The following day the skidoo team had to hit the trail again to return to Mayo. Fortunately the day although windy brought blue skies and clear visibility.  Si and Rich were returned to Betty’s Cabin and the ‘mirage’ of people and company departed. There was then the small matter of a 65 mile ski back to Mayo which also had a real sting in the tail. Our plans to try and hit big miles was impeded by two days of heavy snow and also a day of strong headwinds. Despite this with lighter pulks , minus our months rations, we managed two 20 mile days.

Rich Harpham commented “ As a team we were gutted to lose Matt early on to the onset of frostbite but clearly his safety and well-being was our primary objective. The original goal of reaching Norman Wells and beyond then seemed beyond the levels of acceptable risk in temperatures and conditions down to minus 70 below. After 4 years of planning and training we are disappointed not to complete the entire journey but remain proud of covering over 150 miles on foot with heavy loads. We also remain committed to raising money for the Duke of Edinburgh Award Scheme and also for the Alex Van Bibber Fund for helping young people learn outdoor and traditional skills.  I would also add that we often learn more from our mis-adventures and ‘curve ball events’ than we do from our simply completing our goals. Certainly the Ski to the Edge expedition pushed us and our equipment to its limits and the edge!”

Simon Reed, Former Royal Marine added: “ We want to say a huge thank you to all the local people who made us feel so welcome in Whitehorse and particularly Mayo. We were sad to leave Mayo and feel we have made friends for life. Certainly we got a great insight and experience of the hardship and challenges that Alex and his team experienced in 1943. It will remain a tough expedition by tough people with incredible skills. We would like to add a huge thanks to Carmen Gustafson, our friend from Whitehorse who helped with lots of local logistics and support”.

The last words on the Ski to the Edge Challenge have been left to Sir Ranulph Fiennes who endorsed our expedition and supported it from the beginning:

“But, by the end of four dark days, we had logged eleven northerly miles. This would not sound very impressive except to someone who has pulled a load in excess of his own body weight over rubbles in the dark and at a temperature of -40 below.” Sir Ran Fiennes (World’s Greatest Living Explorer , Guinness Book of Records)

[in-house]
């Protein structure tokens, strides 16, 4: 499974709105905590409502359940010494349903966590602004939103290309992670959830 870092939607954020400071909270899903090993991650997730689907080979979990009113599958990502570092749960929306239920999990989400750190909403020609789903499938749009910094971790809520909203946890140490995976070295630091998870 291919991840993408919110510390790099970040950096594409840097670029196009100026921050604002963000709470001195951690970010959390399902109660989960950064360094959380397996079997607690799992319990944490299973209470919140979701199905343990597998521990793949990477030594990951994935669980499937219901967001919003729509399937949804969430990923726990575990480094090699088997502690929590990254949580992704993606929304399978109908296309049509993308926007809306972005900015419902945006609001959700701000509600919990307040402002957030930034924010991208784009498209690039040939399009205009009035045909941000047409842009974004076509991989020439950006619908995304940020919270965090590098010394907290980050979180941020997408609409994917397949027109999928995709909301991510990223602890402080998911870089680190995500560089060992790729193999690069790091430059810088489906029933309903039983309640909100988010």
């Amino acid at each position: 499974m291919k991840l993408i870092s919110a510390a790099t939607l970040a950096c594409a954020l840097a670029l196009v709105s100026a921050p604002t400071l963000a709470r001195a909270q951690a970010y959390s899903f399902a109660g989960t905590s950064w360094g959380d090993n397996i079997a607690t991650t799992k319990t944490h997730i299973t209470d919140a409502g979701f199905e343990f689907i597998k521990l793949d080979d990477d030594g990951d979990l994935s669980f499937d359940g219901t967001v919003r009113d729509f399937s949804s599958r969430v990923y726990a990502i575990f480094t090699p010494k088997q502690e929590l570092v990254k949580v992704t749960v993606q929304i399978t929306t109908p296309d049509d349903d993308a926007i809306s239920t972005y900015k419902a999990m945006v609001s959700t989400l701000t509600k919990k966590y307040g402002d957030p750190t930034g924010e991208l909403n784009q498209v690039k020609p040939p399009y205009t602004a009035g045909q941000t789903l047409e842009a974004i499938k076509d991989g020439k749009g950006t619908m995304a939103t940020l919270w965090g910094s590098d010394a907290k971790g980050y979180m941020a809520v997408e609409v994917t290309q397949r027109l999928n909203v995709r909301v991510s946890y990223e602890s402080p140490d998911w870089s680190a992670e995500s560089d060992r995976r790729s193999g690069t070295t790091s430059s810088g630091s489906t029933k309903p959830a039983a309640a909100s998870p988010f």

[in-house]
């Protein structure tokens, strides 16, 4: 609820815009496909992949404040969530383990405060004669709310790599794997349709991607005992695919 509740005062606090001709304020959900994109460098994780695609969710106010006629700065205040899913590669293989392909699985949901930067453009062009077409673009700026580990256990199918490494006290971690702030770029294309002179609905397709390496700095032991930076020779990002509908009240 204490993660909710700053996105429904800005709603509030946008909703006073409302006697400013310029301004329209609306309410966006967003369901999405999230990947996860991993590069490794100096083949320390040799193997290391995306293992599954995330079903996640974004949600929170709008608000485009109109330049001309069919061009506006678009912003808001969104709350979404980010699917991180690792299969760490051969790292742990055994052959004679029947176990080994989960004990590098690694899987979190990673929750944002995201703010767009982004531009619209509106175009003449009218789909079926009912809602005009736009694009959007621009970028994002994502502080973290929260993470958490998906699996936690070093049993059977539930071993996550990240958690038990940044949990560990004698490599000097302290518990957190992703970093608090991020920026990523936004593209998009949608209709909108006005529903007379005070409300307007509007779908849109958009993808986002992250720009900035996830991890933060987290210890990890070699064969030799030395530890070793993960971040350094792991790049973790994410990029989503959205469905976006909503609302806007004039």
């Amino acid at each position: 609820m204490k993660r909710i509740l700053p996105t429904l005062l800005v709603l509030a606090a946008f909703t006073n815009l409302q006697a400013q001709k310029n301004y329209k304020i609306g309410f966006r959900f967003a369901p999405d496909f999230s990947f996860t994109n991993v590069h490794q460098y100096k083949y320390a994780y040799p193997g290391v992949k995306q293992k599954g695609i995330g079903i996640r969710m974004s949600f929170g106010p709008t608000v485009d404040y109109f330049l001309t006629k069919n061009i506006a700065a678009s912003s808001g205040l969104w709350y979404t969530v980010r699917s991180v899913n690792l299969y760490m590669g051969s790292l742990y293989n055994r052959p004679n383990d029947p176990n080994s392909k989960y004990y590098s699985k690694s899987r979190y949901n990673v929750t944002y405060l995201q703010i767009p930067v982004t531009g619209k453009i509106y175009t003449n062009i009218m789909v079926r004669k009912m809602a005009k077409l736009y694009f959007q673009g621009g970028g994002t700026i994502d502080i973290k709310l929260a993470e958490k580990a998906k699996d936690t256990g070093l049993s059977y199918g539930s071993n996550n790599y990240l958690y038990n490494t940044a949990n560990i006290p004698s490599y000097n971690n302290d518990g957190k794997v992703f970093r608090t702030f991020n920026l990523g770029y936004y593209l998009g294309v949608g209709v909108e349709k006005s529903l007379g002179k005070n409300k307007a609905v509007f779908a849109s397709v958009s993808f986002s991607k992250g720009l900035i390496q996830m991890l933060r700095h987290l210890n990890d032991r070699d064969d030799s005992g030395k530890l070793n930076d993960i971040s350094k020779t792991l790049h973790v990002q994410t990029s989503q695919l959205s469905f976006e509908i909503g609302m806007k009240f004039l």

In the next few days, weeks and beyond we aim to share some of the incredible images, video and reflections from the Ski to the Edge Trip.

Thanks to our sponsors to providing the best kit in the world for our exped .

Thanks for supporting us


Rich, Si and Matt

Talk at Yukon McBride Museum 8th March 2018 starting at 7pm

Come and join us in Whitehorse to hear more about our exploits in the Yukon and Canada over the years…

Fundraising For Duke of Edinburgh Award Scheme and Alex Van Bibber Memorial Fund

The Ski to the Edge team are raising money for the Duke of Edinburgh (D of E) Award Scheme and the Alex Van Bibber Memorial Fund to raise funds to help young people develop life and outdoor skills. Closer to home Rich and the Canoe Trail team are an are approved activity provider for the D of E helping young people develop their adventurous side.

Our Supporters

Flint Group and Bamboo Clothing have been significant friends to the Expedition providing funding and support to move things forward. We have also had help from Canoe Trail, Canadian Affair, Air North and North Wright Airways who have assisted our travel and logistics and Yukon Tourism. Not forgetting Up North Adventures and Mark, their founder and owner who introduced us to Alex and his story.

Our expedition will test kit in the harshest of condition. Our current kit supporters include: MSR Snowshoes, Stoves and probes, Exposure Lights, Paramo Clothing, Bamboo Clothing, Extreme Adventure Expedition Foods, Osprey Rucksacks, Seek Outside Titanium Stoves, Olympus Cameras,

Rich’s wider adventures are supported by:

Silver Birch Canoes, Reed Chillcheater, Valley Sea Kayaks, Bending Branches and Aquabound Paddles,

You can follow his adventures through social media & @